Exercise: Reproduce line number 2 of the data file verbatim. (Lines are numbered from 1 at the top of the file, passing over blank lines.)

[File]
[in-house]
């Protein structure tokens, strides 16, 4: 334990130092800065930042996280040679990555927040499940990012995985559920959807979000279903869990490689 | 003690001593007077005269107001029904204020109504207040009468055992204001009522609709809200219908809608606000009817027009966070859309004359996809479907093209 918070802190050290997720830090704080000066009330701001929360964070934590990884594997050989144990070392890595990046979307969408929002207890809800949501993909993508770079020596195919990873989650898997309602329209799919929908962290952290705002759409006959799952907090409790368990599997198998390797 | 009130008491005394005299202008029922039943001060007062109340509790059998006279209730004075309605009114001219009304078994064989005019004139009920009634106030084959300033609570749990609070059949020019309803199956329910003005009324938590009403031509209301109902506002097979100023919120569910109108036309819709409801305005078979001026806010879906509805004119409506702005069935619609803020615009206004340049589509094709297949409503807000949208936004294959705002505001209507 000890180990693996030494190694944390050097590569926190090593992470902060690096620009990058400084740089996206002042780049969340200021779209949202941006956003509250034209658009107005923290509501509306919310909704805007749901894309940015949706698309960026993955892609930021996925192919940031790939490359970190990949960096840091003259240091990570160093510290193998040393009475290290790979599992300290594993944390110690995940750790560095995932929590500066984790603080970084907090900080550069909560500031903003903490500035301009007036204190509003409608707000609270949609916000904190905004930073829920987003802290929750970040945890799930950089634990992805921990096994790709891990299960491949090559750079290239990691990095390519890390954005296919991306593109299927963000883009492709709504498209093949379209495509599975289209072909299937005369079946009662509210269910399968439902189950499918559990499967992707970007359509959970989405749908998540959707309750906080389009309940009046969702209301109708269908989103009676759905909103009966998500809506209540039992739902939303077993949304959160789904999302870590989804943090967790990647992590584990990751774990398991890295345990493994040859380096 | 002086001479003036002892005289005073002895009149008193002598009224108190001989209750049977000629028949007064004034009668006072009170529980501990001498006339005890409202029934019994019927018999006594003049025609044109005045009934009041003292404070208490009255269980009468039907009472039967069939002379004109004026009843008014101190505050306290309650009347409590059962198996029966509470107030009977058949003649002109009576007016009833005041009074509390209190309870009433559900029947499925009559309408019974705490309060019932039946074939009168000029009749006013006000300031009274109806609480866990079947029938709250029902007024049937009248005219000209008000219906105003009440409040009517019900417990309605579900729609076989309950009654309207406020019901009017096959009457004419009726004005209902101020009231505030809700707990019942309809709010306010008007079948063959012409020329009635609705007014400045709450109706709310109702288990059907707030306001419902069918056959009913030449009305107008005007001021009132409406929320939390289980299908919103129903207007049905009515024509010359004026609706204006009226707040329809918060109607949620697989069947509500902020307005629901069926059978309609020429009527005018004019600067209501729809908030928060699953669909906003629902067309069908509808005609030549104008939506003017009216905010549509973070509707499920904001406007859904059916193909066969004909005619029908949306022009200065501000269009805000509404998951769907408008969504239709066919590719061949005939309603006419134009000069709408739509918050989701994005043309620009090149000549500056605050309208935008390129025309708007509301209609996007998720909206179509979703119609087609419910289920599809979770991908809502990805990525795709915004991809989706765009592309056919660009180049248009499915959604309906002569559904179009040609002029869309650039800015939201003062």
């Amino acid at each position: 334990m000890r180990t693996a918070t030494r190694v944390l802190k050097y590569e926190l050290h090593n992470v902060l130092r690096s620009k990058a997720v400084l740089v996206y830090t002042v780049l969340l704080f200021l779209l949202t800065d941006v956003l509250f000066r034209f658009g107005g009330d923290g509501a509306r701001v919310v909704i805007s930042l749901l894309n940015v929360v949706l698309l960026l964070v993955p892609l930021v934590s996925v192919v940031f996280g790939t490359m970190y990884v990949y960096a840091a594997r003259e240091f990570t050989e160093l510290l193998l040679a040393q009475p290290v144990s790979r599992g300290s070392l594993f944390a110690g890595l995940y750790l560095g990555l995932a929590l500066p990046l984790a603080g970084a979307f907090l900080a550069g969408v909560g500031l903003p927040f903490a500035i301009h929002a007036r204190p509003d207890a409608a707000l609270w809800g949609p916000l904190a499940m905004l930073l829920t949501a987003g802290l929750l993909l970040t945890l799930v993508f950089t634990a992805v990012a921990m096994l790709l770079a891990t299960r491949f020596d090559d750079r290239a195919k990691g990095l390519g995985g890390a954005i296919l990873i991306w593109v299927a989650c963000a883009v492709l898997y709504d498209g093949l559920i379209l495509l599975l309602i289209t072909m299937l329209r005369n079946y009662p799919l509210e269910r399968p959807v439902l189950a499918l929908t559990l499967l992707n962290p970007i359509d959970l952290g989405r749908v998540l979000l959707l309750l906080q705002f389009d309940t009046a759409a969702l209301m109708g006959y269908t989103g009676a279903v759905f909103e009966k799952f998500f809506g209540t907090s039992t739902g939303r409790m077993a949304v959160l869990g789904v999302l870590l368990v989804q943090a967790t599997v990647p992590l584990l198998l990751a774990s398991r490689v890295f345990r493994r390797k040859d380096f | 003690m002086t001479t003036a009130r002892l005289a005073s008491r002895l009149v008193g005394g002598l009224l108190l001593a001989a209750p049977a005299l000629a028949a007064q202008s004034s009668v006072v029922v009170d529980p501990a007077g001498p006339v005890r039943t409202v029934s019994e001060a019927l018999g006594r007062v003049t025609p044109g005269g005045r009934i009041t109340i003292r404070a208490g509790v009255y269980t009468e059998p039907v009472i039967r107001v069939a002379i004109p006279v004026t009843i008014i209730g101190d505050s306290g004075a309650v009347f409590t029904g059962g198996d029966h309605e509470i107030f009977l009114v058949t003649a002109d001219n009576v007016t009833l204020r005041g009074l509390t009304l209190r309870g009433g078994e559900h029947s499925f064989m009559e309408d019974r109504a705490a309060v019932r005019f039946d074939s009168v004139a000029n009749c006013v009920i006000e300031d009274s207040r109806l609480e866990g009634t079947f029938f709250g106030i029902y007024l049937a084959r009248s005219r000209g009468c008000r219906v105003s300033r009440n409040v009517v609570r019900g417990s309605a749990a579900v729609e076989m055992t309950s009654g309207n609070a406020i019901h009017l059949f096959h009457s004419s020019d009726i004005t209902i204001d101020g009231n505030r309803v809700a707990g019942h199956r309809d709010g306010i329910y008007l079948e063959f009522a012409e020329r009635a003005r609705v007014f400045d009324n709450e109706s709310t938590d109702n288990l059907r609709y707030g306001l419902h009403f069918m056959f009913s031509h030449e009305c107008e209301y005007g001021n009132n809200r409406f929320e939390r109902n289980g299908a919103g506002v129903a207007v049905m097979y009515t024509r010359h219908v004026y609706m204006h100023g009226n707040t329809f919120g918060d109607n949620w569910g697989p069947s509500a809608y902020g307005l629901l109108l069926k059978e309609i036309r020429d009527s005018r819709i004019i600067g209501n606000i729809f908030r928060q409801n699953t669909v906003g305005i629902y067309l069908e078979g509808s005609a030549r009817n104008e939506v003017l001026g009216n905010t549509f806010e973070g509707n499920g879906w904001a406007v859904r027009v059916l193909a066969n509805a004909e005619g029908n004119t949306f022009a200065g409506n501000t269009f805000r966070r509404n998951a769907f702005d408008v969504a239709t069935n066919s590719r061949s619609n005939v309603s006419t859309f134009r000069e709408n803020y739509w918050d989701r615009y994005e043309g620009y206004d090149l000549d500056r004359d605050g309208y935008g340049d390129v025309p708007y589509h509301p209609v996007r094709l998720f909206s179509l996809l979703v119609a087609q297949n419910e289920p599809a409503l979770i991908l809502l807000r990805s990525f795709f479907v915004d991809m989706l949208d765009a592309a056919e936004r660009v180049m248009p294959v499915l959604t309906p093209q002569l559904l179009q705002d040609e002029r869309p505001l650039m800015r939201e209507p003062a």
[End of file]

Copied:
């Protein structure tokens, strides 16, 4: 334990130092800065930042996280040679990555927040499940990012995985559920959807979000279903869990490689 | 003690001593007077005269107001029904204020109504207040009468055992204001009522609709809200219908809608606000009817027009966070859309004359996809479907093209 918070802190050290997720830090704080000066009330701001929360964070934590990884594997050989144990070392890595990046979307969408929002207890809800949501993909993508770079020596195919990873989650898997309602329209799919929908962290952290705002759409006959799952907090409790368990599997198998390797 | 009130008491005394005299202008029922039943001060007062109340509790059998006279209730004075309605009114001219009304078994064989005019004139009920009634106030084959300033609570749990609070059949020019309803199956329910003005009324938590009403031509209301109902506002097979100023919120569910109108036309819709409801305005078979001026806010879906509805004119409506702005069935619609803020615009206004340049589509094709297949409503807000949208936004294959705002505001209507 000890180990693996030494190694944390050097590569926190090593992470902060690096620009990058400084740089996206002042780049969340200021779209949202941006956003509250034209658009107005923290509501509306919310909704805007749901894309940015949706698309960026993955892609930021996925192919940031790939490359970190990949960096840091003259240091990570160093510290193998040393009475290290790979599992300290594993944390110690995940750790560095995932929590500066984790603080970084907090900080550069909560500031903003903490500035301009007036204190509003409608707000609270949609916000904190905004930073829920987003802290929750970040945890799930950089634990992805921990096994790709891990299960491949090559750079290239990691990095390519890390954005296919991306593109299927963000883009492709709504498209093949379209495509599975289209072909299937005369079946009662509210269910399968439902189950499918559990499967992707970007359509959970989405749908998540959707309750906080389009309940009046969702209301109708269908989103009676759905909103009966998500809506209540039992739902939303077993949304959160789904999302870590989804943090967790990647992590584990990751774990398991890295345990493994040859380096 | 002086001479003036002892005289005073002895009149008193002598009224108190001989209750049977000629028949007064004034009668006072009170529980501990001498006339005890409202029934019994019927018999006594003049025609044109005045009934009041003292404070208490009255269980009468039907009472039967069939002379004109004026009843008014101190505050306290309650009347409590059962198996029966509470107030009977058949003649002109009576007016009833005041009074509390209190309870009433559900029947499925009559309408019974705490309060019932039946074939009168000029009749006013006000300031009274109806609480866990079947029938709250029902007024049937009248005219000209008000219906105003009440409040009517019900417990309605579900729609076989309950009654309207406020019901009017096959009457004419009726004005209902101020009231505030809700707990019942309809709010306010008007079948063959012409020329009635609705007014400045709450109706709310109702288990059907707030306001419902069918056959009913030449009305107008005007001021009132409406929320939390289980299908919103129903207007049905009515024509010359004026609706204006009226707040329809918060109607949620697989069947509500902020307005629901069926059978309609020429009527005018004019600067209501729809908030928060699953669909906003629902067309069908509808005609030549104008939506003017009216905010549509973070509707499920904001406007859904059916193909066969004909005619029908949306022009200065501000269009805000509404998951769907408008969504239709066919590719061949005939309603006419134009000069709408739509918050989701994005043309620009090149000549500056605050309208935008390129025309708007509301209609996007998720909206179509979703119609087609419910289920599809979770991908809502990805990525795709915004991809989706765009592309056919660009180049248009499915959604309906002569559904179009040609002029869309650039800015939201003062």